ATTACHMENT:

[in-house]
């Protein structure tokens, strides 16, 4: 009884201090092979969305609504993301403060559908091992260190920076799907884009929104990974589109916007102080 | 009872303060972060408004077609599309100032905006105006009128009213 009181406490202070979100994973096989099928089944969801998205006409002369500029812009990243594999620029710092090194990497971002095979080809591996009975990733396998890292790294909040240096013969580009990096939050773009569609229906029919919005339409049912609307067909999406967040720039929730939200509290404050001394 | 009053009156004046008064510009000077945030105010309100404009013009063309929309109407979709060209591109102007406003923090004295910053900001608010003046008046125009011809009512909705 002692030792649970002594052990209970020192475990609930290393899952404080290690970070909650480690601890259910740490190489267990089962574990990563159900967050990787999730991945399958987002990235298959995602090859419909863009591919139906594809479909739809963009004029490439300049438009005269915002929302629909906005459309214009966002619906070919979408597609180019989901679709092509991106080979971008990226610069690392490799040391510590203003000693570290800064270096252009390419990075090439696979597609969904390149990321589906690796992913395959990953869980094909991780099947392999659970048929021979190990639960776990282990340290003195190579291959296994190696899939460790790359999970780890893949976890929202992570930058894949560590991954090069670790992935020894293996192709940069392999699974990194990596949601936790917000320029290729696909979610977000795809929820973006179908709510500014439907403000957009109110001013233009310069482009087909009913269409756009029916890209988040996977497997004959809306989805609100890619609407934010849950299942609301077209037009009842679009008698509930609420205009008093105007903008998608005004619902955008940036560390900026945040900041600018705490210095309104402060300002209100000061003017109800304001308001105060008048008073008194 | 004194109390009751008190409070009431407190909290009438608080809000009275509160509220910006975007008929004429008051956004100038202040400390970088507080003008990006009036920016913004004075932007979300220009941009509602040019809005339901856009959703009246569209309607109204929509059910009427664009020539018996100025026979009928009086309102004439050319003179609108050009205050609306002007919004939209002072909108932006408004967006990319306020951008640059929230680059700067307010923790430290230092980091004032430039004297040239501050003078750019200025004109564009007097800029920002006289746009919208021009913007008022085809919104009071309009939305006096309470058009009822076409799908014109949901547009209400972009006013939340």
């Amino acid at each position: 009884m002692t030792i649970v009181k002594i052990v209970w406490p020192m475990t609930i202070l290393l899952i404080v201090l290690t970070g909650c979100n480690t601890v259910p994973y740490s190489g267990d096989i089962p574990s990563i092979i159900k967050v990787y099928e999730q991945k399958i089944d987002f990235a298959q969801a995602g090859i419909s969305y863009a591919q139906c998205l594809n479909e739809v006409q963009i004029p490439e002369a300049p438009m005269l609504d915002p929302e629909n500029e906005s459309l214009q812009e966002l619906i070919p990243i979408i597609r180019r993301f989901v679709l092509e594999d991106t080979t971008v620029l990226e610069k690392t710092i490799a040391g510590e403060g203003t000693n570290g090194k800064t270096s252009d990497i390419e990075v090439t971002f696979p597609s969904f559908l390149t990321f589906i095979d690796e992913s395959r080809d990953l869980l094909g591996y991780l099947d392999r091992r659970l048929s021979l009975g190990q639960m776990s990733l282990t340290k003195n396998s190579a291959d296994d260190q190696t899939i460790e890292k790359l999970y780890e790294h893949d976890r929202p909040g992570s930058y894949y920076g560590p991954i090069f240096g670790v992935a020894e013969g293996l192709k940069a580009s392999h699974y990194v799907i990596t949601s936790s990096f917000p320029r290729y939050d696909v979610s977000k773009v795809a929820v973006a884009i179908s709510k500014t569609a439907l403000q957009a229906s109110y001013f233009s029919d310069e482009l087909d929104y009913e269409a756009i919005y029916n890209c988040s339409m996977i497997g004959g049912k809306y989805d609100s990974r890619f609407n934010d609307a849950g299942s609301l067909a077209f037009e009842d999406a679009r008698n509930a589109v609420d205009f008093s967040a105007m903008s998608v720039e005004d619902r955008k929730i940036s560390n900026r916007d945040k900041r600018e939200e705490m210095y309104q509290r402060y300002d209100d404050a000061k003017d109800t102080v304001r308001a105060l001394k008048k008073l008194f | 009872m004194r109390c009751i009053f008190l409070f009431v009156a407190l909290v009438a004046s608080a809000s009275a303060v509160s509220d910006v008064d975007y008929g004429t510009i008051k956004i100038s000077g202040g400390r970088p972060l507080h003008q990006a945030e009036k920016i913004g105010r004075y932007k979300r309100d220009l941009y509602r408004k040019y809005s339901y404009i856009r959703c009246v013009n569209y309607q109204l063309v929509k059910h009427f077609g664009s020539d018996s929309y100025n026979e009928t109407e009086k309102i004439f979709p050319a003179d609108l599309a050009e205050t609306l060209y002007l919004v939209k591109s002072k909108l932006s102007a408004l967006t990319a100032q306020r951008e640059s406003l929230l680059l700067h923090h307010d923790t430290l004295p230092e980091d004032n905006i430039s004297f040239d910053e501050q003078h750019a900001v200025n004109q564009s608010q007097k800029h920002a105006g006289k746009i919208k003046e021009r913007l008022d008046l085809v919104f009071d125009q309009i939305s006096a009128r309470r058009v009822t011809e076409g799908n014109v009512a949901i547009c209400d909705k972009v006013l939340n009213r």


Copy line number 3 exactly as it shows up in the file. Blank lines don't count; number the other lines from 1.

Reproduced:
């Amino acid at each position: 009884m002692t030792i649970v009181k002594i052990v209970w406490p020192m475990t609930i202070l290393l899952i404080v201090l290690t970070g909650c979100n480690t601890v259910p994973y740490s190489g267990d096989i089962p574990s990563i092979i159900k967050v990787y099928e999730q991945k399958i089944d987002f990235a298959q969801a995602g090859i419909s969305y863009a591919q139906c998205l594809n479909e739809v006409q963009i004029p490439e002369a300049p438009m005269l609504d915002p929302e629909n500029e906005s459309l214009q812009e966002l619906i070919p990243i979408i597609r180019r993301f989901v679709l092509e594999d991106t080979t971008v620029l990226e610069k690392t710092i490799a040391g510590e403060g203003t000693n570290g090194k800064t270096s252009d990497i390419e990075v090439t971002f696979p597609s969904f559908l390149t990321f589906i095979d690796e992913s395959r080809d990953l869980l094909g591996y991780l099947d392999r091992r659970l048929s021979l009975g190990q639960m776990s990733l282990t340290k003195n396998s190579a291959d296994d260190q190696t899939i460790e890292k790359l999970y780890e790294h893949d976890r929202p909040g992570s930058y894949y920076g560590p991954i090069f240096g670790v992935a020894e013969g293996l192709k940069a580009s392999h699974y990194v799907i990596t949601s936790s990096f917000p320029r290729y939050d696909v979610s977000k773009v795809a929820v973006a884009i179908s709510k500014t569609a439907l403000q957009a229906s109110y001013f233009s029919d310069e482009l087909d929104y009913e269409a756009i919005y029916n890209c988040s339409m996977i497997g004959g049912k809306y989805d609100s990974r890619f609407n934010d609307a849950g299942s609301l067909a077209f037009e009842d999406a679009r008698n509930a589109v609420d205009f008093s967040a105007m903008s998608v720039e005004d619902r955008k929730i940036s560390n900026r916007d945040k900041r600018e939200e705490m210095y309104q509290r402060y300002d209100d404050a000061k003017d109800t102080v304001r308001a105060l001394k008048k008073l008194f | 009872m004194r109390c009751i009053f008190l409070f009431v009156a407190l909290v009438a004046s608080a809000s009275a303060v509160s509220d910006v008064d975007y008929g004429t510009i008051k956004i100038s000077g202040g400390r970088p972060l507080h003008q990006a945030e009036k920016i913004g105010r004075y932007k979300r309100d220009l941009y509602r408004k040019y809005s339901y404009i856009r959703c009246v013009n569209y309607q109204l063309v929509k059910h009427f077609g664009s020539d018996s929309y100025n026979e009928t109407e009086k309102i004439f979709p050319a003179d609108l599309a050009e205050t609306l060209y002007l919004v939209k591109s002072k909108l932006s102007a408004l967006t990319a100032q306020r951008e640059s406003l929230l680059l700067h923090h307010d923790t430290l004295p230092e980091d004032n905006i430039s004297f040239d910053e501050q003078h750019a900001v200025n004109q564009s608010q007097k800029h920002a105006g006289k746009i919208k003046e021009r913007l008022d008046l085809v919104f009071d125009q309009i939305s006096a009128r309470r058009v009822t011809e076409g799908n014109v009512a949901i547009c209400d909705k972009v006013l939340n009213r």